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Defense Contract Spending Declines $66 Billion from Fiscal Year 2009 to 2015

The map below shows defense contract spending by MSA from FY 2000 to 2015. The circles are proportional (i.e., they are scaled to the value of defense contracts in that MSA). Beginning in FY 2001, the color of each circle indicates whether defense contract spending in the MSA declined (red) or increased (green) from a year earlier. The map can be manually advanced or will advance automatically when you click on “Play.”

The table below the map shows DoD contract spending in the top 100 MSAs and updates each time a new fiscal year is selected. The map informs the following question categories:

  •         Which MSAs are the largest recipients of DoD contract spending?
  •         In which regions is DoD contract spending concentrated?
  •         In which MSAs is DoD contract spending increasing/decreasing from the prior year?

For example, the map shows DoD contract spending surges in the Washington, D.C. MSA from FY 2000 to FY 2010 when spending climbed from $8.0 billion to $39.5 billion before declining beginning in FY 2011.

To learn more about Chmura’s expertise and research regarding defense spending and supply chain mapping, contact us here.

  • DoD Contract
    by MSA
  • 2000

Top 100 MSAs by DoD Contract Spending
Rank MSA Spending in
Source: Chmura Economics & Analytics

Department of Defense (DoD) contract spending grew at a strong pace in the first decade of the 21st century, but has been in decline since fiscal year (FY) 2010 based on Chmura’s proprietary FedSpendTOP data.[1],[2] Spending peaked at $336.7 billion in FY 2009 and has since fallen by 19.6% to $270.7 billion in FY 2015.[3] Contributing to the decline was the Budget Control Act of 2011 (sequestration took effect in 2013) and the drawdown of U.S. forces in both Iraq and Afghanistan.

U.S. Defense Contract Spending in Nominal DollarsU.S. Defense Contract Spending in Nominal Dollars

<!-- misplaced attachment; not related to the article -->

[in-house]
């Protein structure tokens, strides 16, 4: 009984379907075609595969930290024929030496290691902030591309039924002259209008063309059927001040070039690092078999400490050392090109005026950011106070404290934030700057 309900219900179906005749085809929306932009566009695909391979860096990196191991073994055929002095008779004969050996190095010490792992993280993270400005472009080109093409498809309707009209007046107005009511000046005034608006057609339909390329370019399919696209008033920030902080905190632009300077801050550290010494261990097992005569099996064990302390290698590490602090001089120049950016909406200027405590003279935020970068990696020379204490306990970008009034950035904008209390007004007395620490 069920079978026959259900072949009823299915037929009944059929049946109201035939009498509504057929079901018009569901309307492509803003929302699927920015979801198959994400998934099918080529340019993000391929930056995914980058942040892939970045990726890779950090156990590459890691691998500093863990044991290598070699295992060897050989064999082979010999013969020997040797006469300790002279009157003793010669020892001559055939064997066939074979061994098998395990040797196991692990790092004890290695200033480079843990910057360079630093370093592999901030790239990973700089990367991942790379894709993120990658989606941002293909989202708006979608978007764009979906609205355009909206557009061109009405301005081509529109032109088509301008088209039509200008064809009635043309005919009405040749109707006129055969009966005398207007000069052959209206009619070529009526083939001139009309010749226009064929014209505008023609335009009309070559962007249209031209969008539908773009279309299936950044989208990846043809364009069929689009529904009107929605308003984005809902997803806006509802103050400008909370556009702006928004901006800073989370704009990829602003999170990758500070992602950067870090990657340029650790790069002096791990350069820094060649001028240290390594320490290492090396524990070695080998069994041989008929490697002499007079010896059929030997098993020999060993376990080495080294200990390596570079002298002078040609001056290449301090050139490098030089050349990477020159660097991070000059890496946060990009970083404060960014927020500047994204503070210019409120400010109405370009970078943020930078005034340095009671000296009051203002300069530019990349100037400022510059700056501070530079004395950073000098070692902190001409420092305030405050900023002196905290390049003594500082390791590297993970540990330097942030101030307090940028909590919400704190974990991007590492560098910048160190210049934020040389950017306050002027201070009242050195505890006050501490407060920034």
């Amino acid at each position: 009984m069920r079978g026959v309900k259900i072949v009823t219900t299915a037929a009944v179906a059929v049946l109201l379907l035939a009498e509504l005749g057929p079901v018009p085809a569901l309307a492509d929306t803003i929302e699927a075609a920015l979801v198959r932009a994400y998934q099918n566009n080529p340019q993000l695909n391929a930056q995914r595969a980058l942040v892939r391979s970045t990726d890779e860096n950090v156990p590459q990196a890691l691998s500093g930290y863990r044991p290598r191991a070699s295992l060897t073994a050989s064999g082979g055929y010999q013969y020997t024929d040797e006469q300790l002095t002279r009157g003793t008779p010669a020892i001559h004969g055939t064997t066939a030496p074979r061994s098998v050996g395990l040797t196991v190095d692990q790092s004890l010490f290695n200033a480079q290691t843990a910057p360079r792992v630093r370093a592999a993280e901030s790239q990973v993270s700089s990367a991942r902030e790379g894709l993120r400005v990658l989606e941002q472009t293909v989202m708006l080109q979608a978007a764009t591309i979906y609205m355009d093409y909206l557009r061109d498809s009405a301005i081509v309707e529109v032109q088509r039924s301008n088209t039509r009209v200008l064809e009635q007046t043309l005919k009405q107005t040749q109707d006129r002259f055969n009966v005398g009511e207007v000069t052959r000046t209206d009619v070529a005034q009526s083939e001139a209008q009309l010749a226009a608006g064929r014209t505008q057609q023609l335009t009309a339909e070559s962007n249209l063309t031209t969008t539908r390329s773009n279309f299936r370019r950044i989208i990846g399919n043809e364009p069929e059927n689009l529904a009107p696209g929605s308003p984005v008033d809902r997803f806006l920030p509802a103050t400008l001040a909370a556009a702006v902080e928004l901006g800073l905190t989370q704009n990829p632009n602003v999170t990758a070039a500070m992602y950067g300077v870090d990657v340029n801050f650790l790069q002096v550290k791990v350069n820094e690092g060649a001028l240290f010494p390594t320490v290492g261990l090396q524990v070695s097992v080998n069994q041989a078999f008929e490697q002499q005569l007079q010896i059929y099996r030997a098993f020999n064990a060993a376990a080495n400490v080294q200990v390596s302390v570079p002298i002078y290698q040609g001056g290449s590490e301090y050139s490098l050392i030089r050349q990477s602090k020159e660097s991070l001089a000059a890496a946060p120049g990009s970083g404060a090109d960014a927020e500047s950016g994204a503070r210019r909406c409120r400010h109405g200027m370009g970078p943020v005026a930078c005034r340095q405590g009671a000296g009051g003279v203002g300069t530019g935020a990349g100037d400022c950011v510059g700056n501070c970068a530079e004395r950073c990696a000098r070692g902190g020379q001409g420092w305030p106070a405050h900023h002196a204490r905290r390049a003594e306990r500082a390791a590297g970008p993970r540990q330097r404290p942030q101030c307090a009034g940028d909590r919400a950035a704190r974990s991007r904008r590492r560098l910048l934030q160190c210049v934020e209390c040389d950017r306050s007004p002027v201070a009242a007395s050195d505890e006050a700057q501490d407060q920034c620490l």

The impact of defense contract spending cuts has been and will continue to be uneven across regions and states. This analysis shows which metropolitan statistical areas (MSAs) have been most impacted by defense contract spending cuts. At the aggregate level, some of the largest MSAs have seen the most dramatic cuts from fiscal year 2009—the peak nationally of DoD contract spending—to fiscal year 2015, which is the most recent fiscal year of data available. On a per capita basis, however, the 10 largest declines in defense contract spending were experienced in MSAs with populations of less than 500,000.

While the Washington, D.C. MSA—home to the headquarters of several large defense contractors including Lockheed Martin, General Dynamics, and Northrop Grumman—experienced the largest drop in defense contract spending ($6.5 billion) from FY 2009 to 2015, on a per capita basis the decline was only $1,072; this was the 31st largest per capita decline in defense contract spending among the MSAs. Defense contract spending fell $2.3 billion in the New York metropolitan area from FY 2009 to 2015; this, however, only represented a loss of $116 on a per capita basis.

In contrast, a $2.3 billion decline in the Oshkosh MSA represented a loss of $13,378 per person, the largest per capita decline among all MSAs over this period. The Oshkosh MSA is home to the Oshkosh Corporation, a military vehicle manufacturer, which has reduced its workforce in response to declining defense contract spending.

From FY 2009 to 2015, defense contract spending decreased by $301.9 million or $2,891 per capita in the Lima, Ohio MSA; the Joint Systems Manufacturing Center, a government-owned, contractor-operated tank production facility in Lima operated by General Dynamics Land Systems, has experienced a production hiatus as the Army shifts production from the M1A2 Abrams fleet to the M1A3.      

The labor market impact of defense contract spending cuts can vary widely depending on the type and nature of the defense contract spending. Every industry in the area will have a different economic impact based on the size of its local supply chain and the spending spillover from its directly employed workers. It stands to reason, however, that these spending cuts, as steep as they are, can be a driving force to upset labor markets in many of the nation’s MSAs, both large and small.